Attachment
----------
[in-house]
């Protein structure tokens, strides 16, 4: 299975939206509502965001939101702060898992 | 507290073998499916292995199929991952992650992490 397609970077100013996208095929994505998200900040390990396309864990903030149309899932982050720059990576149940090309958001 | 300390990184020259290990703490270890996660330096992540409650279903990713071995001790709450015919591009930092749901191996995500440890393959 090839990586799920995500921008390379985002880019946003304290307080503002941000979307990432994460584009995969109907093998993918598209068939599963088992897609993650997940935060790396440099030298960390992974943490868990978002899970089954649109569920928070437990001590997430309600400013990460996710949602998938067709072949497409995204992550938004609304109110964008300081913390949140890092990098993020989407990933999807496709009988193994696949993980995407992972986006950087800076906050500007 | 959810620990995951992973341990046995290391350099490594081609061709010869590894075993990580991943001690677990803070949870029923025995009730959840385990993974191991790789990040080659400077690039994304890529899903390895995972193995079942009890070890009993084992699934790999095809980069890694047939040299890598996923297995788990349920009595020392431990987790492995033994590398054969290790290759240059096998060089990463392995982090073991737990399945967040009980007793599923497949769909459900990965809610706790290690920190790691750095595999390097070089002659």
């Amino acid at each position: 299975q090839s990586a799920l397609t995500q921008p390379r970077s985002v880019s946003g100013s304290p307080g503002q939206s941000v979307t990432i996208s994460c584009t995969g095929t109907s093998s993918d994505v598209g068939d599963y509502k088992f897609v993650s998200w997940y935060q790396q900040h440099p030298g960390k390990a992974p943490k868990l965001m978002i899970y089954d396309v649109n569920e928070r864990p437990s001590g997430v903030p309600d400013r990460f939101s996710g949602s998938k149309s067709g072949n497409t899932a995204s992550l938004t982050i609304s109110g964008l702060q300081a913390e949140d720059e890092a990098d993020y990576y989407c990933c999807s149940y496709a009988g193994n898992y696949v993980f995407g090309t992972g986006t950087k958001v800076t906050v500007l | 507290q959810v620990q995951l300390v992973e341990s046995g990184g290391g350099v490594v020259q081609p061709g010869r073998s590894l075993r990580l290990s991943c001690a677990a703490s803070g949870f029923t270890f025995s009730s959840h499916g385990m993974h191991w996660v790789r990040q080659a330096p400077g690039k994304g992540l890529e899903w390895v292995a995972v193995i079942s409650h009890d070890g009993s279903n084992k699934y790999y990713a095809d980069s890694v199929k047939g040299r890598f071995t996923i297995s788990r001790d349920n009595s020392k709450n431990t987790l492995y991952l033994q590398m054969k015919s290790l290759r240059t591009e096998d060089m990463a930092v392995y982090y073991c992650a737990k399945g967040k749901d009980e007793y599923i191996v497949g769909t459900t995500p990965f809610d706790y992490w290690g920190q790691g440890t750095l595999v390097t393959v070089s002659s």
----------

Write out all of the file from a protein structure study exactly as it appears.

[in-house]
């Protein structure tokens, strides 16, 4: 299975939206509502965001939101702060898992 | 507290073998499916292995199929991952992650992490 397609970077100013996208095929994505998200900040390990396309864990903030149309899932982050720059990576149940090309958001 | 300390990184020259290990703490270890996660330096992540409650279903990713071995001790709450015919591009930092749901191996995500440890393959 090839990586799920995500921008390379985002880019946003304290307080503002941000979307990432994460584009995969109907093998993918598209068939599963088992897609993650997940935060790396440099030298960390992974943490868990978002899970089954649109569920928070437990001590997430309600400013990460996710949602998938067709072949497409995204992550938004609304109110964008300081913390949140890092990098993020989407990933999807496709009988193994696949993980995407992972986006950087800076906050500007 | 959810620990995951992973341990046995290391350099490594081609061709010869590894075993990580991943001690677990803070949870029923025995009730959840385990993974191991790789990040080659400077690039994304890529899903390895995972193995079942009890070890009993084992699934790999095809980069890694047939040299890598996923297995788990349920009595020392431990987790492995033994590398054969290790290759240059096998060089990463392995982090073991737990399945967040009980007793599923497949769909459900990965809610706790290690920190790691750095595999390097070089002659």
């Amino acid at each position: 299975q090839s990586a799920l397609t995500q921008p390379r970077s985002v880019s946003g100013s304290p307080g503002q939206s941000v979307t990432i996208s994460c584009t995969g095929t109907s093998s993918d994505v598209g068939d599963y509502k088992f897609v993650s998200w997940y935060q790396q900040h440099p030298g960390k390990a992974p943490k868990l965001m978002i899970y089954d396309v649109n569920e928070r864990p437990s001590g997430v903030p309600d400013r990460f939101s996710g949602s998938k149309s067709g072949n497409t899932a995204s992550l938004t982050i609304s109110g964008l702060q300081a913390e949140d720059e890092a990098d993020y990576y989407c990933c999807s149940y496709a009988g193994n898992y696949v993980f995407g090309t992972g986006t950087k958001v800076t906050v500007l | 507290q959810v620990q995951l300390v992973e341990s046995g990184g290391g350099v490594v020259q081609p061709g010869r073998s590894l075993r990580l290990s991943c001690a677990a703490s803070g949870f029923t270890f025995s009730s959840h499916g385990m993974h191991w996660v790789r990040q080659a330096p400077g690039k994304g992540l890529e899903w390895v292995a995972v193995i079942s409650h009890d070890g009993s279903n084992k699934y790999y990713a095809d980069s890694v199929k047939g040299r890598f071995t996923i297995s788990r001790d349920n009595s020392k709450n431990t987790l492995y991952l033994q590398m054969k015919s290790l290759r240059t591009e096998d060089m990463a930092v392995y982090y073991c992650a737990k399945g967040k749901d009980e007793y599923i191996v497949g769909t459900t995500p990965f809610d706790y992490w290690g920190q790691g440890t750095l595999v390097t393959v070089s002659s």